Currently, as depicted in the Innovation Map below, blockchain technologies are enriching everything from mobile health to electronic medical records.
In 2018, we can expect to hear a lot more about blockchain’s role in health-focused artificial intelligence applications, precision medicine and genomics. The chart below illustrates how blockchain innovations have already become associated with these areas of global health.
5. Empathetic Health Interfaces Mature
Advances in artificial intelligence, robotics, the Internet of Voice and related technologies accelerate the development of technologies that are more responsive, empathetic and human-like, which benefits elder care, mental health and other areas.
In my co-authored book, ePatient 2015 (released in 2013), we introduced a concept called empathetic interfaces. Driven by complex programs, we suggested empathetic interfaces would provide patients and others with responsive, intelligent companions that could guide mental health care and play a role in other areas of health.
In 2017, we saw empathetic interfaces make significant leaps forward, as chatbots, robotics and artificial intelligence have led to the creation of truly responsive interfaces that patients are beginning to trust and rely on.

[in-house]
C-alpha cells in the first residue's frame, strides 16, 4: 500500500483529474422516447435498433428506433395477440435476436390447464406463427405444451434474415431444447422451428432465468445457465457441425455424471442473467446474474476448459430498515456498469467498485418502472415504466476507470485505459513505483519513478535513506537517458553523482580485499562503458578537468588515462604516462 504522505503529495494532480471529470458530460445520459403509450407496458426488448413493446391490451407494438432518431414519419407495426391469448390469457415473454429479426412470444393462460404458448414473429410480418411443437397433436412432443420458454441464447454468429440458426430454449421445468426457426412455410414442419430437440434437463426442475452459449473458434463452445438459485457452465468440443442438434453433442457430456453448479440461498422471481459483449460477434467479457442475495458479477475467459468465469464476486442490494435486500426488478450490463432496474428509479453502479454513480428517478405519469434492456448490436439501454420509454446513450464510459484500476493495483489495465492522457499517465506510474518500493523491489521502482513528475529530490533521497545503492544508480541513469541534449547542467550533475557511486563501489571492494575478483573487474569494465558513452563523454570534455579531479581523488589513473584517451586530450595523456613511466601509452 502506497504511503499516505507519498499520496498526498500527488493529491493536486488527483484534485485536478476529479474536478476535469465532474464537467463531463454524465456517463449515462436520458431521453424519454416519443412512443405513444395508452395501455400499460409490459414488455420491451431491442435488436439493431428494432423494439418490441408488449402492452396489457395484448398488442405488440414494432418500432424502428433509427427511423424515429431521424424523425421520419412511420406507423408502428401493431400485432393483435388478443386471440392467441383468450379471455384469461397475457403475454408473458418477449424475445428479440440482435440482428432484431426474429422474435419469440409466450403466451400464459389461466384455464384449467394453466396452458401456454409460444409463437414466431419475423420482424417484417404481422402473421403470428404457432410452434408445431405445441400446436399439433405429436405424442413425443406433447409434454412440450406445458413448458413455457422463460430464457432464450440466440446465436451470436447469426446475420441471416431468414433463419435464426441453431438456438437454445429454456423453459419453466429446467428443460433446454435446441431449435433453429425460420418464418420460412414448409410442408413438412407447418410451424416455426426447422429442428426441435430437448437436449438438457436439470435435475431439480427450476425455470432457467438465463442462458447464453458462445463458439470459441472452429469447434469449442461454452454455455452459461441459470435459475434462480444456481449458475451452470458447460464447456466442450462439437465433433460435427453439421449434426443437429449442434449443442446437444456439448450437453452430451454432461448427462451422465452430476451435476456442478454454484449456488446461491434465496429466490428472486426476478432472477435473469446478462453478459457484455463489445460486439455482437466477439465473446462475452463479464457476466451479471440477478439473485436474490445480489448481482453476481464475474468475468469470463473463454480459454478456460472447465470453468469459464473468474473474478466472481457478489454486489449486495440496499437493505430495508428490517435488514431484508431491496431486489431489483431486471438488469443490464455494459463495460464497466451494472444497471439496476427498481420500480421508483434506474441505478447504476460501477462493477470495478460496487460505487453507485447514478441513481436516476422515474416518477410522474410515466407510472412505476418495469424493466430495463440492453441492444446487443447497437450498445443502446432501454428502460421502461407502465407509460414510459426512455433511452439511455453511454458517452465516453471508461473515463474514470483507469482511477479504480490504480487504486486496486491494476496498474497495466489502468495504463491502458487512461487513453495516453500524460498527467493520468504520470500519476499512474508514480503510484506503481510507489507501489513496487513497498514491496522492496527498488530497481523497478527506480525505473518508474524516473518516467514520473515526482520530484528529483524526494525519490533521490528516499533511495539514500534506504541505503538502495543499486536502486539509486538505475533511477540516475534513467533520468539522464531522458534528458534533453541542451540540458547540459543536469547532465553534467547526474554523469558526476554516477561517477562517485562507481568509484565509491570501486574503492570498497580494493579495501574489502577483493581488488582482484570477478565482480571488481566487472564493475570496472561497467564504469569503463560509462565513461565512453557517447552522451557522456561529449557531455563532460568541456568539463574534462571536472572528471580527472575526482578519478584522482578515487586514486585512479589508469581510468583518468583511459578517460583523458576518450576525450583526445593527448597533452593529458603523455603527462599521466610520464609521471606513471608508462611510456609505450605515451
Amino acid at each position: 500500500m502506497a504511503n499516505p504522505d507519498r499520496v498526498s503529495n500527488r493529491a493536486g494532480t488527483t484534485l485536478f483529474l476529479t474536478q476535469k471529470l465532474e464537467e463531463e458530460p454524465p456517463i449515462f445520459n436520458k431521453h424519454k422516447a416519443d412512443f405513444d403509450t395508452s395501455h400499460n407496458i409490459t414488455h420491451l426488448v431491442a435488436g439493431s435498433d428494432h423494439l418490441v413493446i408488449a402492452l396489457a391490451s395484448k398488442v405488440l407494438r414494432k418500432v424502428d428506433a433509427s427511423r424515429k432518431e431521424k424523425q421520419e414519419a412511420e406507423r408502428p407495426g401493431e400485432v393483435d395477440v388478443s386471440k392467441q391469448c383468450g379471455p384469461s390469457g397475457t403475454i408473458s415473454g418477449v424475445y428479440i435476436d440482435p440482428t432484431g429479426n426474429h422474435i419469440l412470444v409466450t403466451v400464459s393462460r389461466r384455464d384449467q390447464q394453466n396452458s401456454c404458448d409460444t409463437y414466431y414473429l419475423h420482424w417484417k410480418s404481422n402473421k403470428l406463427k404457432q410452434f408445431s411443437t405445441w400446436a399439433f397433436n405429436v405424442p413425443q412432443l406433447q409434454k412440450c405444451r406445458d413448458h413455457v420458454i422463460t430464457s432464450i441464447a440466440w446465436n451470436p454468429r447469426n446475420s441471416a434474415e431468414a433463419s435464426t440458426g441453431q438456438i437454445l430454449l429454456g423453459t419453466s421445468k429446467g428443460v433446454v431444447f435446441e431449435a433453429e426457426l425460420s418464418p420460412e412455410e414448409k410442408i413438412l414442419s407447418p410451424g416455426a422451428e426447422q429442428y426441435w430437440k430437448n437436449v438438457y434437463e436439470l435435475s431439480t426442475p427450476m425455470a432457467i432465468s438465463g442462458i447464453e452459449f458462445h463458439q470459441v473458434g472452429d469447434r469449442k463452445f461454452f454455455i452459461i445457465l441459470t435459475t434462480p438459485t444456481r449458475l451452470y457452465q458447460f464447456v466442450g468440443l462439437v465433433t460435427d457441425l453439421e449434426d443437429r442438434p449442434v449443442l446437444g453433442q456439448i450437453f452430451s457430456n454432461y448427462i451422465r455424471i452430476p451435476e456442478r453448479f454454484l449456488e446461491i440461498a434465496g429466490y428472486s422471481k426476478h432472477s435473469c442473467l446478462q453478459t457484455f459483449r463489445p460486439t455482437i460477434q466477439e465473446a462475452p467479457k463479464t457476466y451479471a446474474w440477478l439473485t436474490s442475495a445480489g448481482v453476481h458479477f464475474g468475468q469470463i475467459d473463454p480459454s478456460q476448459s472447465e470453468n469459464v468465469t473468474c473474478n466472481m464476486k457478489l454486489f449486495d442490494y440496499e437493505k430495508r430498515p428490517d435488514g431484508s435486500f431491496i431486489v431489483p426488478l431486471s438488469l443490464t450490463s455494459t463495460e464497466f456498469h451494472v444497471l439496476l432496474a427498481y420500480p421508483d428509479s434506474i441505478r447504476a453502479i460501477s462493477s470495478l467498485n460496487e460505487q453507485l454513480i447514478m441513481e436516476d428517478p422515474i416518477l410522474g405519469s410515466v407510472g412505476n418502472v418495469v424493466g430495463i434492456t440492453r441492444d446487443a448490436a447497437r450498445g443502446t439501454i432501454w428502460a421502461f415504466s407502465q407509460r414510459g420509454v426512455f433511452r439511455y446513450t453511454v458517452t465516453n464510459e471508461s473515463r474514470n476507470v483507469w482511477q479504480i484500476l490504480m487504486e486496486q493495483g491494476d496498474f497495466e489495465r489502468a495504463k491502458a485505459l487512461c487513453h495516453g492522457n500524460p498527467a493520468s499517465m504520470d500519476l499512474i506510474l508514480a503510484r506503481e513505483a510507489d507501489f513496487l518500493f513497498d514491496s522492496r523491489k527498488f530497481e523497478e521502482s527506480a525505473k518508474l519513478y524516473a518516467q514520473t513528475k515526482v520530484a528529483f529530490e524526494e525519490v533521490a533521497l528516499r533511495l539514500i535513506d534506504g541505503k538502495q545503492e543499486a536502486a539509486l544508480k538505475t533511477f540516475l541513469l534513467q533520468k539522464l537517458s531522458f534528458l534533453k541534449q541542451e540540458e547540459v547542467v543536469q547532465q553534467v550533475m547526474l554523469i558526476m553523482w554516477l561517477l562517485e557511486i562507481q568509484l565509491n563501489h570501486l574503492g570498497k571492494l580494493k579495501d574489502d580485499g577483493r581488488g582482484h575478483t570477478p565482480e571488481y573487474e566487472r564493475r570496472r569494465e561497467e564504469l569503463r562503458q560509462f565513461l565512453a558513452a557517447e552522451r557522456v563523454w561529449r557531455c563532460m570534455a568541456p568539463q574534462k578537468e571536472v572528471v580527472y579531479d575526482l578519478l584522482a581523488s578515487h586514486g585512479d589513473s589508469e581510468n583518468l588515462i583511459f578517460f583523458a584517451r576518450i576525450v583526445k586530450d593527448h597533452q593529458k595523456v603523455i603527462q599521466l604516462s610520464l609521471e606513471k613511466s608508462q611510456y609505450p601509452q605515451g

One example of an empathetic interface is Catalia Health’s Mabu, an artificial intelligence and Internet of Voice-powered health companion that delivers patient education, enables data sharing with health providers and could help improve patient adherence and compliance.
In 2018, we will see empathetic interfaces expand across a range of areas, including depression, aging (providing companionship to older adults) and even rehabilitation. The chart below illustrates that these conditions are already closely associated with empathetic interfaces and additional applications of these innovations in these areas and beyond will be developed and introduced throughout 2018.
As suggested by the trends I’ve outlined above, we’ll continue to witness the convergence of technologies and cross-pollination of ideas and innovations across organizations, therapeutic categories, regions and more throughout 2018.
There are bound to be surprises, but it’s extremely likely that we’ll continue to witness the increasing integration of digital health innovations into global health’s DNA over the next 12 months. Fard Johnmar is a futurist, bestselling author, speaker and strategist. As founder and president of the innovation consultancy Enspektos, Fard focuses on delivering market intelligence, strategic services and research to leading health organizations, innovators, and others globally.